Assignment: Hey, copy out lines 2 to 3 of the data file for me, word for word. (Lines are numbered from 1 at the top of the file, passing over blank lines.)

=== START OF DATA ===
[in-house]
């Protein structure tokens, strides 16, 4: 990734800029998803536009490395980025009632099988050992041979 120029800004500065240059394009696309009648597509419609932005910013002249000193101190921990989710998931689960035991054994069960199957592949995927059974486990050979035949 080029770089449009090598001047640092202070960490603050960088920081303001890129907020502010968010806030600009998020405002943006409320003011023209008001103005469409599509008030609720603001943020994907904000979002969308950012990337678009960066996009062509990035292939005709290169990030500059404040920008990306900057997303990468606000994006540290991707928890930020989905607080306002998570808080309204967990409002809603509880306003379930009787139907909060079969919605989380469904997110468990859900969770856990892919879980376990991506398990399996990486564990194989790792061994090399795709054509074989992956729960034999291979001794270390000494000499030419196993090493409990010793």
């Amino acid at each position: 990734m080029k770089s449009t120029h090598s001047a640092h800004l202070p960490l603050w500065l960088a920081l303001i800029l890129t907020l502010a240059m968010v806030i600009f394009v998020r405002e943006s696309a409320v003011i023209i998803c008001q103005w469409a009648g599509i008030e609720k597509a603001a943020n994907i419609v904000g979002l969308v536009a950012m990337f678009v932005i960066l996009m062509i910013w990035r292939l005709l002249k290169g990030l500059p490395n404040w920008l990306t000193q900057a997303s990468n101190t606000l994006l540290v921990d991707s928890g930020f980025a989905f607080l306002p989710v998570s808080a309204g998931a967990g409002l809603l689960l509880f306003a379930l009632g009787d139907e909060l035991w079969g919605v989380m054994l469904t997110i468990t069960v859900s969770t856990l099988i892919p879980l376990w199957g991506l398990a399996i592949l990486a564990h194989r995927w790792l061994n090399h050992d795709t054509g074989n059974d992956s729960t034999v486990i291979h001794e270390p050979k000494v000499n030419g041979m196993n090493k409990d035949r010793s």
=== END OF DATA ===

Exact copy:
């Protein structure tokens, strides 16, 4: 990734800029998803536009490395980025009632099988050992041979 120029800004500065240059394009696309009648597509419609932005910013002249000193101190921990989710998931689960035991054994069960199957592949995927059974486990050979035949 080029770089449009090598001047640092202070960490603050960088920081303001890129907020502010968010806030600009998020405002943006409320003011023209008001103005469409599509008030609720603001943020994907904000979002969308950012990337678009960066996009062509990035292939005709290169990030500059404040920008990306900057997303990468606000994006540290991707928890930020989905607080306002998570808080309204967990409002809603509880306003379930009787139907909060079969919605989380469904997110468990859900969770856990892919879980376990991506398990399996990486564990194989790792061994090399795709054509074989992956729960034999291979001794270390000494000499030419196993090493409990010793």
């Amino acid at each position: 990734m080029k770089s449009t120029h090598s001047a640092h800004l202070p960490l603050w500065l960088a920081l303001i800029l890129t907020l502010a240059m968010v806030i600009f394009v998020r405002e943006s696309a409320v003011i023209i998803c008001q103005w469409a009648g599509i008030e609720k597509a603001a943020n994907i419609v904000g979002l969308v536009a950012m990337f678009v932005i960066l996009m062509i910013w990035r292939l005709l002249k290169g990030l500059p490395n404040w920008l990306t000193q900057a997303s990468n101190t606000l994006l540290v921990d991707s928890g930020f980025a989905f607080l306002p989710v998570s808080a309204g998931a967990g409002l809603l689960l509880f306003a379930l009632g009787d139907e909060l035991w079969g919605v989380m054994l469904t997110i468990t069960v859900s969770t856990l099988i892919p879980l376990w199957g991506l398990a399996i592949l990486a564990h194989r995927w790792l061994n090399h050992d795709t054509g074989n059974d992956s729960t034999v486990i291979h001794e270390p050979k000494v000499n030419g041979m196993n090493k409990d035949r010793s």